The Erie County Democratic Committee unanimously endorsed Cheektowaga Assistant Police Chief Brian J. Gould as its candidate for Erie County sheriff Saturday and wasted no time bashing the outgoing Republican sheriff and GOP candidates seeking the office.
Gould, a 24-year veteran of the town police department, looks to consolidate his support by gaining the Working Families committee endorsement, which activist Myles L. Carter is also seeking. Myles has until March 25 to file petitions should he seek a Democratic primary challenge.
"The problem with the Erie County Sheriff's Office is not with the overwhelming majority of its members who do their work with courage and integrity," Gould said Saturday. "The problem resides at the top, where gross mismanagement has led to tragedy and the squandering of millions in hard-earned tax dollars.”
The sheriff’s Jail Management Division has faced scrutiny and criticism because of numerous inmate suicides, other questionable deaths, and relationships between male corrections officers and former female inmates during Sheriff Timothy B. Howard’s tenure.
"The scandals that have made our jail a national shame would not have taken place under a watchful eye, which frankly we have not had with an administration that too often sacrificed professionalism in favor of politics," Gould said.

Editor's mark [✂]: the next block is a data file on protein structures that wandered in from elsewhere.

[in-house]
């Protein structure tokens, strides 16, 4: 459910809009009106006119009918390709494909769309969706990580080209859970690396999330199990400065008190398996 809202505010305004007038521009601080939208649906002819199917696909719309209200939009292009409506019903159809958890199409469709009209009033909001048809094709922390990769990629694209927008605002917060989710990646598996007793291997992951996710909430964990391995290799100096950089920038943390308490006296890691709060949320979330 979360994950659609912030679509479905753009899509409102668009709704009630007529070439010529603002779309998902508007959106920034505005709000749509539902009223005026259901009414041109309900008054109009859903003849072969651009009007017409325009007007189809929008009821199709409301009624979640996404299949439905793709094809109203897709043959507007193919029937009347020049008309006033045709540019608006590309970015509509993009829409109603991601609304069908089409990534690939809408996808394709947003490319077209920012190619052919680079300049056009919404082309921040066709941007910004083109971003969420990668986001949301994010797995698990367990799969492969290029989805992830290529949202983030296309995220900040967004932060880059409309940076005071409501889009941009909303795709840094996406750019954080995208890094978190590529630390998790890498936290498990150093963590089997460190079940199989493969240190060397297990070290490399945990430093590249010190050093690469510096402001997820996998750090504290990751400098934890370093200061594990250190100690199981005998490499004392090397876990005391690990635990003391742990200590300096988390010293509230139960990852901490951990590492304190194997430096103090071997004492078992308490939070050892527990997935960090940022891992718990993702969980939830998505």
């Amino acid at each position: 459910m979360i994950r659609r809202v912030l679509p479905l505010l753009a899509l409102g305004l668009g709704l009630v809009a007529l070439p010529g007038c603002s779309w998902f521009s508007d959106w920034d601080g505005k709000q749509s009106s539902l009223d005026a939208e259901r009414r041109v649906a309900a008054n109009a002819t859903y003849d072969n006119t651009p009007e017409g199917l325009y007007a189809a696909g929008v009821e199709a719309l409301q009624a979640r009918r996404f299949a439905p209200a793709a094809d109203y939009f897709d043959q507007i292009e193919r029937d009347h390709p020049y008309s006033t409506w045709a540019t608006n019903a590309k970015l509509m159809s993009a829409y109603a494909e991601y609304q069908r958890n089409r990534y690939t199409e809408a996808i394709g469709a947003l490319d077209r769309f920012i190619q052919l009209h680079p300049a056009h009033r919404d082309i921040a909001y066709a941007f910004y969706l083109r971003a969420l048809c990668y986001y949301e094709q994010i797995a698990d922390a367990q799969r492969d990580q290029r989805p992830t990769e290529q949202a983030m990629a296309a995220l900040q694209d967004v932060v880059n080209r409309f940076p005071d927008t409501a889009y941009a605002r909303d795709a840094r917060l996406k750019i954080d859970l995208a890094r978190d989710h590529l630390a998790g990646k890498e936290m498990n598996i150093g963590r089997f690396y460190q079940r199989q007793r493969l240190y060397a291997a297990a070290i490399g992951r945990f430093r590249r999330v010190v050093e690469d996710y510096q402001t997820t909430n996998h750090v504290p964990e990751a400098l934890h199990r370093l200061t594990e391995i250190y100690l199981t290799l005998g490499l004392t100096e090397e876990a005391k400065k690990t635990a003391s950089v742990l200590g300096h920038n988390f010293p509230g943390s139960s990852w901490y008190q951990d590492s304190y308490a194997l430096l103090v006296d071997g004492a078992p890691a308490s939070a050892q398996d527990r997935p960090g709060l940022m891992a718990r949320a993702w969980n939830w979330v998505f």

Erie County Democratic Chair Jeremy J. Zellner criticized GOP endorsed candidate Karen Healy-Case, as well as Republican candidate John C. Garcia, who has announced plans to run in that party's primary.
“There is no question neither of the Republican candidates can bring the necessary leadership that is required to bring change to that office,” Zellner said.
Both Republican candidates are retired from the Buffalo Police Department. Healy-Case served in the civil service rank of lieutenant and was appointed as a district chief. Garcia was a detective.
“I know the Working Families do not want to be a spoiler in this race," Zellner said. "They want a new sheriff, a sheriff that is going to bring integrity back to the Sheriff’s Office.”
Working Families chair Louisa Pacheco could not be reached Saturday.
Gould, 44, began his career with the Cheektowaga Police Department as a dispatcher in 1997. He moved to the patrol division as a police officer in 2000 and by 2011 was promoted to lieutenant. In 2018, he was promoted to captain and last year was named assistant chief of police.
He developed a crisis intervention program during his seven years as a lieutenant, the first of its kind in the region, and trained hundreds of officers in intervention techniques.
Since 2010, he has earned degrees in criminal justice and criminal justice administration from Hilbert College and has taught there in the criminal justice department. He also served as a volunteer firefighter, including as chief of the Bellevue Fire Department.
Gould’s community service also includes an appointment in 2002 to the Cheektowaga Central School District’s Board of Education and two subsequent elections to five-year terms through 2014, including election as the board’s president.